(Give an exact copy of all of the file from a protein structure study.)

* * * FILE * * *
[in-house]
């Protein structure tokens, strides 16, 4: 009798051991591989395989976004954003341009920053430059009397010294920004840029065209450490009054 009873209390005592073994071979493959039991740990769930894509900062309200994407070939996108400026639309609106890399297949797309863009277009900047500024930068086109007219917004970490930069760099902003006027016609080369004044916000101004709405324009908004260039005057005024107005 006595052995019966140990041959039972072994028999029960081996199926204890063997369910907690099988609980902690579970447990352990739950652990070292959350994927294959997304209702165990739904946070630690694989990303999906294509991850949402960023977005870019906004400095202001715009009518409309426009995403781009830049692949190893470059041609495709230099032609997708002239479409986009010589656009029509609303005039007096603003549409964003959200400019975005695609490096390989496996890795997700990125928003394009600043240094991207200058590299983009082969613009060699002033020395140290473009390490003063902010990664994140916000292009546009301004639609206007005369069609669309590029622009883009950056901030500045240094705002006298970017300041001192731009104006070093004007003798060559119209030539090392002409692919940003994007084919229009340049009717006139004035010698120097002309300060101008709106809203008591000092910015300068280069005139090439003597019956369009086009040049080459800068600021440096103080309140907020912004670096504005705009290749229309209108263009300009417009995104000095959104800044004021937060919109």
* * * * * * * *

[in-house]
């Protein structure tokens, strides 16, 4: 009798051991591989395989976004954003341009920053430059009397010294920004840029065209450490009054 009873209390005592073994071979493959039991740990769930894509900062309200994407070939996108400026639309609106890399297949797309863009277009900047500024930068086109007219917004970490930069760099902003006027016609080369004044916000101004709405324009908004260039005057005024107005 006595052995019966140990041959039972072994028999029960081996199926204890063997369910907690099988609980902690579970447990352990739950652990070292959350994927294959997304209702165990739904946070630690694989990303999906294509991850949402960023977005870019906004400095202001715009009518409309426009995403781009830049692949190893470059041609495709230099032609997708002239479409986009010589656009029509609303005039007096603003549409964003959200400019975005695609490096390989496996890795997700990125928003394009600043240094991207200058590299983009082969613009060699002033020395140290473009390490003063902010990664994140916000292009546009301004639609206007005369069609669309590029622009883009950056901030500045240094705002006298970017300041001192731009104006070093004007003798060559119209030539090392002409692919940003994007084919229009340049009717006139004035010698120097002309300060101008709106809203008591000092910015300068280069005139090439003597019956369009086009040049080459800068600021440096103080309140907020912004670096504005705009290749229309209108263009300009417009995104000095959104800044004021937060919109």